Before then, GMail was an internal e-mail system for Google employees. Even after it opened to the public for the first time on April 1, 2004, it remained invite-only and at one point, it was reported that invites to the service sold for as high as $150 on EBay, and eventually Google had to move to prevent the selling of accounts. It also remained in beta for a considerable amount of time.
Within a year of operation, GMail users enjoyed 2GB of storage, which was considerably more than Google's standing competitors at the time. It also added more features such as formatted editing. In November 2006, it got its own first mobile applications for devices that could run Java apps.
Over the years, Google has integrated GMail and its other services, with a major change coming with Google Docs in 2007 which made it possible for users getting Office documents and spreadsheet as e-mail attachments to open them in the browser. Google also added IMAP support later the same year.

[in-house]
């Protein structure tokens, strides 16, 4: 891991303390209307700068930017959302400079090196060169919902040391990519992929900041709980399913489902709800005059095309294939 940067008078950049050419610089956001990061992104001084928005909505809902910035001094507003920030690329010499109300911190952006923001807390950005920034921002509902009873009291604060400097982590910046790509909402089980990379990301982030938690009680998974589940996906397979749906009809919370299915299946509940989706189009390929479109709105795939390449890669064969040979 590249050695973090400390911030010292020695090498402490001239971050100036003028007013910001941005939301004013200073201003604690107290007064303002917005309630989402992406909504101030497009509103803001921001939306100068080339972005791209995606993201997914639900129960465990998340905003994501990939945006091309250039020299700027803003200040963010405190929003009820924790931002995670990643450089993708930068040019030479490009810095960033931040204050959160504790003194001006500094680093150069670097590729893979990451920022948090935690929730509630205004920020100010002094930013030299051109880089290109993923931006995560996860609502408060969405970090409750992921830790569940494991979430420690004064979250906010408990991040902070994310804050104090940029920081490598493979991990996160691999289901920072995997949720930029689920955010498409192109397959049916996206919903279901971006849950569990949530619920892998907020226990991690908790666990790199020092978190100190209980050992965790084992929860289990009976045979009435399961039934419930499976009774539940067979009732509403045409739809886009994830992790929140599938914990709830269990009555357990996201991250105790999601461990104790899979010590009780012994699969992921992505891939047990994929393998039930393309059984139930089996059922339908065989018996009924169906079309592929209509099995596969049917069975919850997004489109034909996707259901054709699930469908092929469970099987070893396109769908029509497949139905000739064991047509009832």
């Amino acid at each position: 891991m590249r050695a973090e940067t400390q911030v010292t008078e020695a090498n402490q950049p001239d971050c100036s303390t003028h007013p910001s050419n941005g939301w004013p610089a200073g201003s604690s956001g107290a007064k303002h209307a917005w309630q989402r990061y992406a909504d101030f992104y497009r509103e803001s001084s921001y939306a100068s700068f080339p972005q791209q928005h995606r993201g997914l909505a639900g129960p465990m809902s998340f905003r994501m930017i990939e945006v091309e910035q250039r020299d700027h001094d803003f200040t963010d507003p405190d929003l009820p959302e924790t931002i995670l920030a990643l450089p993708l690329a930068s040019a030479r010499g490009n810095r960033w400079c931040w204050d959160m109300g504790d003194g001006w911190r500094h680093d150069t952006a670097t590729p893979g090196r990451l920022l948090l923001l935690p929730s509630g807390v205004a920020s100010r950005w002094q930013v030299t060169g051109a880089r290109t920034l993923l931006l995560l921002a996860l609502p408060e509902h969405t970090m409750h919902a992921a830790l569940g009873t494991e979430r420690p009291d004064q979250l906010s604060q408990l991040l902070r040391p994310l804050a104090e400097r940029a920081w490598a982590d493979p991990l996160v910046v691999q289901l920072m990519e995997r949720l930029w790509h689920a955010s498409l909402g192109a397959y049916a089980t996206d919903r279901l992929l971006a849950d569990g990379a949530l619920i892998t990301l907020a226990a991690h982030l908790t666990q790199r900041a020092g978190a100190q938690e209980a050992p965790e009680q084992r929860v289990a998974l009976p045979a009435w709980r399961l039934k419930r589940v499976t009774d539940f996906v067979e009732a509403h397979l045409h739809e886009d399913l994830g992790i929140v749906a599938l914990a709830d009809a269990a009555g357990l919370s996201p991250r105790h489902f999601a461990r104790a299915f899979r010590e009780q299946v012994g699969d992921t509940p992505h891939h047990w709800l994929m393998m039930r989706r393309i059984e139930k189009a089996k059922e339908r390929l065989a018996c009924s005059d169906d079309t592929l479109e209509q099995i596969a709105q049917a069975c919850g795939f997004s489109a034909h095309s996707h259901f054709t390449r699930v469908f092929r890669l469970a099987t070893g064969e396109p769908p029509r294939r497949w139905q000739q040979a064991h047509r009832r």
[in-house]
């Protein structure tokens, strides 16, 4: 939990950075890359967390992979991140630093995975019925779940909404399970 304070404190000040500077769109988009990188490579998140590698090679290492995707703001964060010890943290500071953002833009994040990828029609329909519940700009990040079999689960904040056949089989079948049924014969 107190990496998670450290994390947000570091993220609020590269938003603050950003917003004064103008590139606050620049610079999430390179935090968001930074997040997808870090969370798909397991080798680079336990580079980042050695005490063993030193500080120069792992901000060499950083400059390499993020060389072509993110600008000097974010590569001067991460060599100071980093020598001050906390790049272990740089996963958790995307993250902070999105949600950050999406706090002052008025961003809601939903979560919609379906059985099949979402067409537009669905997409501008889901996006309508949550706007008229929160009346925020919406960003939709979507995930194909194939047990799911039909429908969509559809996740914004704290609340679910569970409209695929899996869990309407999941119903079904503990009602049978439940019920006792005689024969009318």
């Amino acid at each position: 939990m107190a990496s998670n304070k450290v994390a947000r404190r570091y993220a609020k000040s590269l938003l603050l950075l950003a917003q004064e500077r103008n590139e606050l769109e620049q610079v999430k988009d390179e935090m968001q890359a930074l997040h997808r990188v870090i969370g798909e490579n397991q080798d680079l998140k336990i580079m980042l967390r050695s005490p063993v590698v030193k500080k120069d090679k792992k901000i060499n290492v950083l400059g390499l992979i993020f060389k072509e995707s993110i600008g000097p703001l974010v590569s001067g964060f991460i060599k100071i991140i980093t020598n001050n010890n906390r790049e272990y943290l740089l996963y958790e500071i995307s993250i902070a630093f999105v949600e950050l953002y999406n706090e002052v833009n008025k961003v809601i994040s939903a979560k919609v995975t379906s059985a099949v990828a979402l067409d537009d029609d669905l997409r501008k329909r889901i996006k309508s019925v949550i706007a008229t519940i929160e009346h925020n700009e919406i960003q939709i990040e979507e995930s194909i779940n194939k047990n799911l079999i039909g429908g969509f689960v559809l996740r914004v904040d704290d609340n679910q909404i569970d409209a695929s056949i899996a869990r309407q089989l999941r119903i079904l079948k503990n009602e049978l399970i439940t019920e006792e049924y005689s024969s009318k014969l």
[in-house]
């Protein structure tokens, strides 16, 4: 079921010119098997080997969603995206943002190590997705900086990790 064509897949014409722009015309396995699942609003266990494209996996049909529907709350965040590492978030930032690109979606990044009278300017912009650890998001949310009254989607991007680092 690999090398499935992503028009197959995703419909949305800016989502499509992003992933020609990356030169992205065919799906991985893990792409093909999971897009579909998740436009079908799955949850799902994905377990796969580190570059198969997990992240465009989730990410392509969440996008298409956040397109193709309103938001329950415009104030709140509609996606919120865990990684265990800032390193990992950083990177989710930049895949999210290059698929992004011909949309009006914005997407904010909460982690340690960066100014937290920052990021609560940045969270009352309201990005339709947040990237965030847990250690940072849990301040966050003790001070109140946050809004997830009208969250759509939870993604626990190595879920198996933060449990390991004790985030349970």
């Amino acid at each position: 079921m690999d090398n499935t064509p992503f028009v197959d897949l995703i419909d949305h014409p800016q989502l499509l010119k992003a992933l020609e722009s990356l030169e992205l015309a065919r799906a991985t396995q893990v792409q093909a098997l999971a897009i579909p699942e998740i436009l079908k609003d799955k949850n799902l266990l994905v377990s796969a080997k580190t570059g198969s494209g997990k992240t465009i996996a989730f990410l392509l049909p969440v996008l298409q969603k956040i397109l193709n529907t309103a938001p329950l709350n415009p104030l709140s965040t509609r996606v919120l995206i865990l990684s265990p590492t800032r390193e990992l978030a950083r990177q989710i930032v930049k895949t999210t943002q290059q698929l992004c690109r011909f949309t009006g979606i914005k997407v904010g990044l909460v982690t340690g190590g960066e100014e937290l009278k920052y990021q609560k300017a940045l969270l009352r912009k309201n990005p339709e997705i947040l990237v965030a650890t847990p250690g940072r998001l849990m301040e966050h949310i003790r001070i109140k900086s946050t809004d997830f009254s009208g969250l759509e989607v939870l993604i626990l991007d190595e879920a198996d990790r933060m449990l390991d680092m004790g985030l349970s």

It wasn't until July 2009 - over five years since the public first got a chance to get a GMail account - that Google announced GMail (and its wider Google Apps) were out of beta.
Over the years, Google has made many changes to how GMail operates, such as its categorization of e-mails in today's version of GMail as "Primary", "Social" or "Promotions". Even the grouping of e-mails as essentially conversation that we take for granted now was made standard by GMail. Looking back at the pre-GMail days, you can't help but remember the floods of spam on some other services that seemed not to affect Google's service nearly as much.
From an invite-only service, to now having hundreds of millions of users, Google really hit a home run with it's e-mail service, especially when you consider just how late to the "free e-mail account" game the search giant was.
Happy Birthday GMail!
Written by: James Delahunty @ 1 Apr 2014 20:59